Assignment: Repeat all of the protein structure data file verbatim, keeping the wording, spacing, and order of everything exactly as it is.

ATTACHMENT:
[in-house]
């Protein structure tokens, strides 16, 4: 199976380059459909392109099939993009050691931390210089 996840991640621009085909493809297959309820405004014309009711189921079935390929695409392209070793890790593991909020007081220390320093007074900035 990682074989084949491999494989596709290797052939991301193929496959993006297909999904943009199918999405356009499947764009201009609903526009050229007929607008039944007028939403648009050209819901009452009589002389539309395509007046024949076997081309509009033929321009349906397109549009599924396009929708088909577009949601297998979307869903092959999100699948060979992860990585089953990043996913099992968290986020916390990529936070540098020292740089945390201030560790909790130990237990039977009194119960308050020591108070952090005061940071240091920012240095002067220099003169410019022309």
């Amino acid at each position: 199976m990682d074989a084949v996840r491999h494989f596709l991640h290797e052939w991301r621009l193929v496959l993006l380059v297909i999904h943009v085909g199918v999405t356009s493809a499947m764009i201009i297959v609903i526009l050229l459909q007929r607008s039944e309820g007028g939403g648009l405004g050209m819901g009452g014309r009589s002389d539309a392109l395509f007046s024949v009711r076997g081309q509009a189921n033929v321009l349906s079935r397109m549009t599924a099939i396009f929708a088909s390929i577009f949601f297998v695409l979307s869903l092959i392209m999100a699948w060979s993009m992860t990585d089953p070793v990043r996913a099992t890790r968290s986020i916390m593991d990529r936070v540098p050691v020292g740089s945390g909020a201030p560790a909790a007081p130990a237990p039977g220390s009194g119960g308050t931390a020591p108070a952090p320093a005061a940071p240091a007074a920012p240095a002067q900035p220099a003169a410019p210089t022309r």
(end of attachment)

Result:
[in-house]
């Protein structure tokens, strides 16, 4: 199976380059459909392109099939993009050691931390210089 996840991640621009085909493809297959309820405004014309009711189921079935390929695409392209070793890790593991909020007081220390320093007074900035 990682074989084949491999494989596709290797052939991301193929496959993006297909999904943009199918999405356009499947764009201009609903526009050229007929607008039944007028939403648009050209819901009452009589002389539309395509007046024949076997081309509009033929321009349906397109549009599924396009929708088909577009949601297998979307869903092959999100699948060979992860990585089953990043996913099992968290986020916390990529936070540098020292740089945390201030560790909790130990237990039977009194119960308050020591108070952090005061940071240091920012240095002067220099003169410019022309």
């Amino acid at each position: 199976m990682d074989a084949v996840r491999h494989f596709l991640h290797e052939w991301r621009l193929v496959l993006l380059v297909i999904h943009v085909g199918v999405t356009s493809a499947m764009i201009i297959v609903i526009l050229l459909q007929r607008s039944e309820g007028g939403g648009l405004g050209m819901g009452g014309r009589s002389d539309a392109l395509f007046s024949v009711r076997g081309q509009a189921n033929v321009l349906s079935r397109m549009t599924a099939i396009f929708a088909s390929i577009f949601f297998v695409l979307s869903l092959i392209m999100a699948w060979s993009m992860t990585d089953p070793v990043r996913a099992t890790r968290s986020i916390m593991d990529r936070v540098p050691v020292g740089s945390g909020a201030p560790a909790a007081p130990a237990p039977g220390s009194g119960g308050t931390a020591p108070a952090p320093a005061a940071p240091a007074a920012p240095a002067q900035p220099a003169a410019p210089t022309r």